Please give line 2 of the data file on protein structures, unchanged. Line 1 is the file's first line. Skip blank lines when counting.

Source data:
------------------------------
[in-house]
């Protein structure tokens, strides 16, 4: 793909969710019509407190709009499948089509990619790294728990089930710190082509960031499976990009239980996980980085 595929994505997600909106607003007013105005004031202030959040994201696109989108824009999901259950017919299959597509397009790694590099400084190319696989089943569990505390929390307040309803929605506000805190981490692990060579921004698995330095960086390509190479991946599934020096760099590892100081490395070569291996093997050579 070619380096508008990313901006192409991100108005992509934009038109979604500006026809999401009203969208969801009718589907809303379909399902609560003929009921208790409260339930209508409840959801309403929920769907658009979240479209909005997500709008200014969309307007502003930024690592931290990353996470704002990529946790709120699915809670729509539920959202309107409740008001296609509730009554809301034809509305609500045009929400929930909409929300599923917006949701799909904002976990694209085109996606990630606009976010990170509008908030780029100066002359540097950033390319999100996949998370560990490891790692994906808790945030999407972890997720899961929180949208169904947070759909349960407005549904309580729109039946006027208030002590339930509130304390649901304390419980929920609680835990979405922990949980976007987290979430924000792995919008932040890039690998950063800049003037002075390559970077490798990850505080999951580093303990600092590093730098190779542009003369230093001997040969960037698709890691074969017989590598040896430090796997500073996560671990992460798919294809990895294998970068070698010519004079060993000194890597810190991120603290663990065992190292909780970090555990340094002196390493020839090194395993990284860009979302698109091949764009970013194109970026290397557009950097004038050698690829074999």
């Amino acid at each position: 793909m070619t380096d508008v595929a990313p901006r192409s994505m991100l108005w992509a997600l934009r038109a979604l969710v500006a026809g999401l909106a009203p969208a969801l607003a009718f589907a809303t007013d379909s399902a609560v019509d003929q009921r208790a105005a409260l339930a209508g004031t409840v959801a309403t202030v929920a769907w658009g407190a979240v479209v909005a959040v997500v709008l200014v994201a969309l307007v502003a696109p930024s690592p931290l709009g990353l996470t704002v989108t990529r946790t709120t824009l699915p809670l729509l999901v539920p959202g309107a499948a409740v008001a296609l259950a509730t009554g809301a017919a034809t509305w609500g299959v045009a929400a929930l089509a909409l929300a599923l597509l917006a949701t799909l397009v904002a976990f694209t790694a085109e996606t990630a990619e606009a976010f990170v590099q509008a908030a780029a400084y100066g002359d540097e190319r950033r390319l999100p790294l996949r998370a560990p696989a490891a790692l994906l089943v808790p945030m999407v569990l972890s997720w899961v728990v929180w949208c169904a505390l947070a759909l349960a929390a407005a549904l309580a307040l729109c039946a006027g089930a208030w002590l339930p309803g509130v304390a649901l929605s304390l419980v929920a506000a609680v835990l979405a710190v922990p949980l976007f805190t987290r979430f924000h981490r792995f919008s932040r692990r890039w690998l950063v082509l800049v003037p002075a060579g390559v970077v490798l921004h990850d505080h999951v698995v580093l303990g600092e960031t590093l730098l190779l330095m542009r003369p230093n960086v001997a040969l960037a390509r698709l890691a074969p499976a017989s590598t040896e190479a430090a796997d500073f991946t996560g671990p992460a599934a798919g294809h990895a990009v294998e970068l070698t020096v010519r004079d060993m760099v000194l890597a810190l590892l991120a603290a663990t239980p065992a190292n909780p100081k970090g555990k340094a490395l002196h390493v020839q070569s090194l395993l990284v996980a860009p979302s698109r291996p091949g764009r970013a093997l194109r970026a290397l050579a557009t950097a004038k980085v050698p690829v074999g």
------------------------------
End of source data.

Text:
């Protein structure tokens, strides 16, 4: 793909969710019509407190709009499948089509990619790294728990089930710190082509960031499976990009239980996980980085 595929994505997600909106607003007013105005004031202030959040994201696109989108824009999901259950017919299959597509397009790694590099400084190319696989089943569990505390929390307040309803929605506000805190981490692990060579921004698995330095960086390509190479991946599934020096760099590892100081490395070569291996093997050579 070619380096508008990313901006192409991100108005992509934009038109979604500006026809999401009203969208969801009718589907809303379909399902609560003929009921208790409260339930209508409840959801309403929920769907658009979240479209909005997500709008200014969309307007502003930024690592931290990353996470704002990529946790709120699915809670729509539920959202309107409740008001296609509730009554809301034809509305609500045009929400929930909409929300599923917006949701799909904002976990694209085109996606990630606009976010990170509008908030780029100066002359540097950033390319999100996949998370560990490891790692994906808790945030999407972890997720899961929180949208169904947070759909349960407005549904309580729109039946006027208030002590339930509130304390649901304390419980929920609680835990979405922990949980976007987290979430924000792995919008932040890039690998950063800049003037002075390559970077490798990850505080999951580093303990600092590093730098190779542009003369230093001997040969960037698709890691074969017989590598040896430090796997500073996560671990992460798919294809990895294998970068070698010519004079060993000194890597810190991120603290663990065992190292909780970090555990340094002196390493020839090194395993990284860009979302698109091949764009970013194109970026290397557009950097004038050698690829074999």